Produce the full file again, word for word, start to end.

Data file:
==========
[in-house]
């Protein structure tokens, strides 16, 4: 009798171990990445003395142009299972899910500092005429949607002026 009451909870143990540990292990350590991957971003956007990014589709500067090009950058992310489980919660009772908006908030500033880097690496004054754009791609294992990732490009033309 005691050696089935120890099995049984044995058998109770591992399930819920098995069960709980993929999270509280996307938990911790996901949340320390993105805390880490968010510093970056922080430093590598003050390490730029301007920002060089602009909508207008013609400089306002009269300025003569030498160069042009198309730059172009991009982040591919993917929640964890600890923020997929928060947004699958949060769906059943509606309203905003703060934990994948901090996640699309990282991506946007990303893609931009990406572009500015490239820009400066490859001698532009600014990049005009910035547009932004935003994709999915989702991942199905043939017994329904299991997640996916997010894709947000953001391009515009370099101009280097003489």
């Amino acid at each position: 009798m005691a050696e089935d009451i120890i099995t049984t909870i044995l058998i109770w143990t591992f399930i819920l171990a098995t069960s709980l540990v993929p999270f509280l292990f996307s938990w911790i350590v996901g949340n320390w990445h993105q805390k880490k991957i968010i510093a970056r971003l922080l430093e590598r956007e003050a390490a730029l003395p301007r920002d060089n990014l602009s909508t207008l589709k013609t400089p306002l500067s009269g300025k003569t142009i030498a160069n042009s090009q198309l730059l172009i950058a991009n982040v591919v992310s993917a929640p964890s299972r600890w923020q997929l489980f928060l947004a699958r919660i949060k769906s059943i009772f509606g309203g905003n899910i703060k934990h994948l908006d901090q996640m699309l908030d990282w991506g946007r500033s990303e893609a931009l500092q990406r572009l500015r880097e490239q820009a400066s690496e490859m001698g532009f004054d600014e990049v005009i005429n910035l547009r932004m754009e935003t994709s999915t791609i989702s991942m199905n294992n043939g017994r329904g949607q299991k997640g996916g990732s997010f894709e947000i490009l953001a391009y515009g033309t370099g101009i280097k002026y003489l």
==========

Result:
[in-house]
């Protein structure tokens, strides 16, 4: 009798171990990445003395142009299972899910500092005429949607002026 009451909870143990540990292990350590991957971003956007990014589709500067090009950058992310489980919660009772908006908030500033880097690496004054754009791609294992990732490009033309 005691050696089935120890099995049984044995058998109770591992399930819920098995069960709980993929999270509280996307938990911790996901949340320390993105805390880490968010510093970056922080430093590598003050390490730029301007920002060089602009909508207008013609400089306002009269300025003569030498160069042009198309730059172009991009982040591919993917929640964890600890923020997929928060947004699958949060769906059943509606309203905003703060934990994948901090996640699309990282991506946007990303893609931009990406572009500015490239820009400066490859001698532009600014990049005009910035547009932004935003994709999915989702991942199905043939017994329904299991997640996916997010894709947000953001391009515009370099101009280097003489």
């Amino acid at each position: 009798m005691a050696e089935d009451i120890i099995t049984t909870i044995l058998i109770w143990t591992f399930i819920l171990a098995t069960s709980l540990v993929p999270f509280l292990f996307s938990w911790i350590v996901g949340n320390w990445h993105q805390k880490k991957i968010i510093a970056r971003l922080l430093e590598r956007e003050a390490a730029l003395p301007r920002d060089n990014l602009s909508t207008l589709k013609t400089p306002l500067s009269g300025k003569t142009i030498a160069n042009s090009q198309l730059l172009i950058a991009n982040v591919v992310s993917a929640p964890s299972r600890w923020q997929l489980f928060l947004a699958r919660i949060k769906s059943i009772f509606g309203g905003n899910i703060k934990h994948l908006d901090q996640m699309l908030d990282w991506g946007r500033s990303e893609a931009l500092q990406r572009l500015r880097e490239q820009a400066s690496e490859m001698g532009f004054d600014e990049v005009i005429n910035l547009r932004m754009e935003t994709s999915t791609i989702s991942m199905n294992n043939g017994r329904g949607q299991k997640g996916g990732s997010f894709e947000i490009l953001a391009y515009g033309t370099g101009i280097k002026y003489l």